"The book is in parts a very personal description of the world we live in, and how it evolved... the book is about a journey, a personal one. I did like that part very much."
-- Sven van de Meer, Ericsson

About the Author

Mark Burgess is a British theoretical physicist, turned computer scientist, living in Oslo, Norway. He is Emeritus Professor of Network and System Administration, and originator of the globally used CFEngine software and founder of CFEngine AS, Inc. He is the author of many books and scientific publications, and is a frequent speaker at international events.

Product details

  • Format: Kindle Edition
  • File Size: 2782 KB
  • Print Length: 447 pages
  • Page Numbers Source ISBN: 1492389161
  • Simultaneous Device Usage: Unlimited
  • Publisher: XtAxis Press (25 Nov 2013)
  • Sold by: Amazon Media EU S.à r.l.
  • Language: English
  • Text-to-Speech: Enabled
  • X-Ray:
  • Word Wise: Enabled
  • Amazon Bestsellers Rank: #39,631 Paid in Kindle Store (See Top 100 Paid in Kindle Store)
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Most Helpful Customer Reviews on (beta) 4.7 out of 5 stars  6 reviews
3 of 3 people found the following review helpful
5.0 out of 5 stars Truly Outstanding: An Extraordinary Work of Genius 5 Sep 2013
By Paul - Published on
Format:Kindle Edition
Should be required reading by every CTO, CIO, and datacenter architect; whether your focus is total systems thinking, or specialize in compute, network or storage.

One of the most comprehensive expressions of IT insight ever published. Destined to go down in history as a classic.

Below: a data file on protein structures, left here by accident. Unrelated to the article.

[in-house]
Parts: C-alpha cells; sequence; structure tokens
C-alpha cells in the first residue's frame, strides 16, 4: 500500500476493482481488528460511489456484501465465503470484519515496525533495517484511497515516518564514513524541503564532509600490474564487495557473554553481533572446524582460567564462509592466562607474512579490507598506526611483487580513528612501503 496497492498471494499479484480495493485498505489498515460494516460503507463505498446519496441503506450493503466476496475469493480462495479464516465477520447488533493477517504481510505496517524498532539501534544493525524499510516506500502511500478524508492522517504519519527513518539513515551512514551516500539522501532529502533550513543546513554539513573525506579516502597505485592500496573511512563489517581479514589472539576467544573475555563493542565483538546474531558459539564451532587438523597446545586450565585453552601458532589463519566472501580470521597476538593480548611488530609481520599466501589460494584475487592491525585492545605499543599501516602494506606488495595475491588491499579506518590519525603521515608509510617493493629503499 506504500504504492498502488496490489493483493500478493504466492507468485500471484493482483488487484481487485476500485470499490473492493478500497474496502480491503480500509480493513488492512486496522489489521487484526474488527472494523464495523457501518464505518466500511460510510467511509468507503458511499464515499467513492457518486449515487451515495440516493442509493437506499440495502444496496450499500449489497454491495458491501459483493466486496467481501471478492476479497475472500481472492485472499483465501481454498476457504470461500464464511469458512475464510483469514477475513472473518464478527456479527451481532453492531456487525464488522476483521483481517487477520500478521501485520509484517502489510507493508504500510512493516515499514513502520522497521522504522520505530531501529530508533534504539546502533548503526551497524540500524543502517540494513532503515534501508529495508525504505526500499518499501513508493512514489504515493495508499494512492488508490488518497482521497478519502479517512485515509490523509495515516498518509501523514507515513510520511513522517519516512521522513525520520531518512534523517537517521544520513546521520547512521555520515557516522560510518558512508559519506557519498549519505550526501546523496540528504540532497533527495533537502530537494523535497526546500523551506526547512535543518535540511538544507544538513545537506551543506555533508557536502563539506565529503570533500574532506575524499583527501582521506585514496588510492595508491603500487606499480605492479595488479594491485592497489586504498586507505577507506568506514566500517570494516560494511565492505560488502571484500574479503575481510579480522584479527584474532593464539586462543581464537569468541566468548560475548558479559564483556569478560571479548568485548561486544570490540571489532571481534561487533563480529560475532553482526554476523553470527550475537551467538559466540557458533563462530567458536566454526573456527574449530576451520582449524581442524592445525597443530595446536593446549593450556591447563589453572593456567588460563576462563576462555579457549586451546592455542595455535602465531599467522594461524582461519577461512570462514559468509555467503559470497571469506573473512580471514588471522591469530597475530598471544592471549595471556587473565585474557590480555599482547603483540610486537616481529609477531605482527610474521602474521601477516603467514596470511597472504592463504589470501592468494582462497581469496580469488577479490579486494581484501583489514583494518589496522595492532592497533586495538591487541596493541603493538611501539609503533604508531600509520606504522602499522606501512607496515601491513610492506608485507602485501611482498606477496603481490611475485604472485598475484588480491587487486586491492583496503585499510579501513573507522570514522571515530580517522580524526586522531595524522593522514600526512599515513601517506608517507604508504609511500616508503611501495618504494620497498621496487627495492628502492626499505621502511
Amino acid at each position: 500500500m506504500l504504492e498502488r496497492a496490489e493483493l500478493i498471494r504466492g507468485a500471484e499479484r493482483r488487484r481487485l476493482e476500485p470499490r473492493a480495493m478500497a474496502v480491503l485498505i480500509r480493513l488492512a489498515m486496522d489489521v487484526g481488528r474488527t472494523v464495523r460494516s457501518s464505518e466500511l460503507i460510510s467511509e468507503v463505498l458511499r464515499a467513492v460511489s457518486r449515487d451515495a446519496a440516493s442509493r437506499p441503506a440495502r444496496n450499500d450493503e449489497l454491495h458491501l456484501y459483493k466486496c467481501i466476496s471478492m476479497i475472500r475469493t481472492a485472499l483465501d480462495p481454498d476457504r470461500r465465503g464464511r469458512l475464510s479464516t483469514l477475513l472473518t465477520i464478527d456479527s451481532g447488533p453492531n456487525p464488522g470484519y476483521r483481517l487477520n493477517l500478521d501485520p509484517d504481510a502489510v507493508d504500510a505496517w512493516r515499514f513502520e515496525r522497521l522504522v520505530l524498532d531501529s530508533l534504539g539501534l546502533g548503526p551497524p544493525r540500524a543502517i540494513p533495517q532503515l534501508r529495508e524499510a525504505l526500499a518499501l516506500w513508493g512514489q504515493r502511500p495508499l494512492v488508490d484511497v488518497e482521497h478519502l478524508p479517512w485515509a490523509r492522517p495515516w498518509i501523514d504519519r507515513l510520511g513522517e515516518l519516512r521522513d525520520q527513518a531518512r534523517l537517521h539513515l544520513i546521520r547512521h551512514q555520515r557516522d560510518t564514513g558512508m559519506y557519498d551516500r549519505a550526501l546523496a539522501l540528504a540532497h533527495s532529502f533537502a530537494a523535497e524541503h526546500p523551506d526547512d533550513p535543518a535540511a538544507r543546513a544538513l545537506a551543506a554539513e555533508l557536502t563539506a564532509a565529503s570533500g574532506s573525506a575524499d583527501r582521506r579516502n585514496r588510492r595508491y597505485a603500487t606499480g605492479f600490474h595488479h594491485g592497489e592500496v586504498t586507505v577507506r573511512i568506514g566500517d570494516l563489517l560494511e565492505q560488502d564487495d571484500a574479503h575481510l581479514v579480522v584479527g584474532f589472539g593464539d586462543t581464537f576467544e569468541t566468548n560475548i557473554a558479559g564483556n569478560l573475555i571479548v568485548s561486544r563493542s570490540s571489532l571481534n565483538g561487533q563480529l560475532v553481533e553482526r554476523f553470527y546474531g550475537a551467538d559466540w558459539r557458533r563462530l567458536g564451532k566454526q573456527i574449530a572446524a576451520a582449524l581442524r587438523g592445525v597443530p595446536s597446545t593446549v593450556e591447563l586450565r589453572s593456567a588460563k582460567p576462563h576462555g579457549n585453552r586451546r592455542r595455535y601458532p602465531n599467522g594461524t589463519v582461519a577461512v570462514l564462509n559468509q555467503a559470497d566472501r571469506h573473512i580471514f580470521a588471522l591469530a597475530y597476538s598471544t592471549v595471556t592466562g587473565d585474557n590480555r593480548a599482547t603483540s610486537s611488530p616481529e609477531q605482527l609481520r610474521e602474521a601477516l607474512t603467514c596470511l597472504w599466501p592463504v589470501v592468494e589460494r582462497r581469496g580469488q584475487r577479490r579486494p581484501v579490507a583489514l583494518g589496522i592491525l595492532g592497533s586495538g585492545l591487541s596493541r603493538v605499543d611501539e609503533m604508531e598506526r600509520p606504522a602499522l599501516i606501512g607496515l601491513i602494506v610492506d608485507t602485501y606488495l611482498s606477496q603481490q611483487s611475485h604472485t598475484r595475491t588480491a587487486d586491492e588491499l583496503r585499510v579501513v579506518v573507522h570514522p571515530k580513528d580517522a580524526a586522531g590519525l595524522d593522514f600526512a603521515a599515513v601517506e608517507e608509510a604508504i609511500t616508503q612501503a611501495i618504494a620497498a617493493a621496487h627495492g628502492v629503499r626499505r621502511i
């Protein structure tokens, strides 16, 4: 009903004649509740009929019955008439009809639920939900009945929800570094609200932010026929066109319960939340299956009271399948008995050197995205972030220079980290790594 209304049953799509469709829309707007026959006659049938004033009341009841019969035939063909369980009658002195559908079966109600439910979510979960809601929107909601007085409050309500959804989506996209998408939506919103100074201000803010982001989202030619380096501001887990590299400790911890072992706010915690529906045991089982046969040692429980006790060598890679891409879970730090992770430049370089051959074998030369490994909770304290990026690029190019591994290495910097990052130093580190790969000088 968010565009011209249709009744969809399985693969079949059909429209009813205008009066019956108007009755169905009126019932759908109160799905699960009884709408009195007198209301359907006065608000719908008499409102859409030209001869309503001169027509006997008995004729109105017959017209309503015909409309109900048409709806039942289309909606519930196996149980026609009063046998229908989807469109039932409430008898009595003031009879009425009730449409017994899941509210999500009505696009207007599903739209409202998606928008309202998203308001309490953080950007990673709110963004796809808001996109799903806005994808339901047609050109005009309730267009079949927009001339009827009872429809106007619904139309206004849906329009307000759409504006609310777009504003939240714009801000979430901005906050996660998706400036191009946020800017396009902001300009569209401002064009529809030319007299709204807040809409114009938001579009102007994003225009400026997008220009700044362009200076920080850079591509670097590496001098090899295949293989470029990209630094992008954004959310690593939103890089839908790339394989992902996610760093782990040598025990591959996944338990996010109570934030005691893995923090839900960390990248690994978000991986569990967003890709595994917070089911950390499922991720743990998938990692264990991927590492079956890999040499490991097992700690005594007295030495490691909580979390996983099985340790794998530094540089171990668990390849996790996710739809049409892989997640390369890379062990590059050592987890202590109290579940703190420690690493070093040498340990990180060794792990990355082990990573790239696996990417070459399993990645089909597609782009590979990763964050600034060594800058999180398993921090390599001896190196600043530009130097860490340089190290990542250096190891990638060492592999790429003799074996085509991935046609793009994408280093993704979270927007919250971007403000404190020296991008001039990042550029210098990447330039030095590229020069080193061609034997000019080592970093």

Beware: This is a long read! It appears almost overly comprehensive and pedantic in the first half of the book, but Mark brings it all together in a masterful burst of insight in the second half. Well worth the effort and attention to grasp what he is trying to say.

This book will change the way the IT industry thinks. It brings a new clarity to the confused, trite and marketing-oriented concepts in the Cloud computing Industry.
2 of 2 people found the following review helpful
5.0 out of 5 stars 10 years ahead of its time 9 Dec 2013
By Niek Bartholomeus - Published on
Reading this book felt a lot like trekking through the jungle: where after hours of hard work you suddenly see the most amazing wildlife or panoramas, you also have to spend pages of deep concentration before suddenly one fundamental insight after the other starts popping out of the book.

If you hold on till the end of the book, I can assure you that Mark will have taken you to all the wonders that science has to offer these days: quantum mechanics, thermodynamics, chaos theory, statistics, logic, cooperation theories, complex adaptive systems, genetics, immunology, economics and finally the science of information.

During this whole trip he convinces us that information science and the management of information infrastructure doesn’t exist in isolation, but rather must be seen as being part of the world of physics, like anything else. A world that we got to know in the previous century as one where non-determinism and uncertainty rule (think of quantum mechanics and chaos theory), and where determinism (Newtonian mechanics of cause and effect) is the exception. To make matters even worse, this determinism is just an illusion, an emergent property of the non-deterministic world of quantum mechanics. But because the scales of these two worlds are so far apart, they are only loosely coupled and as a result the quantum non-determinism kind of balances out when zooming out to the human, Newtonian scale.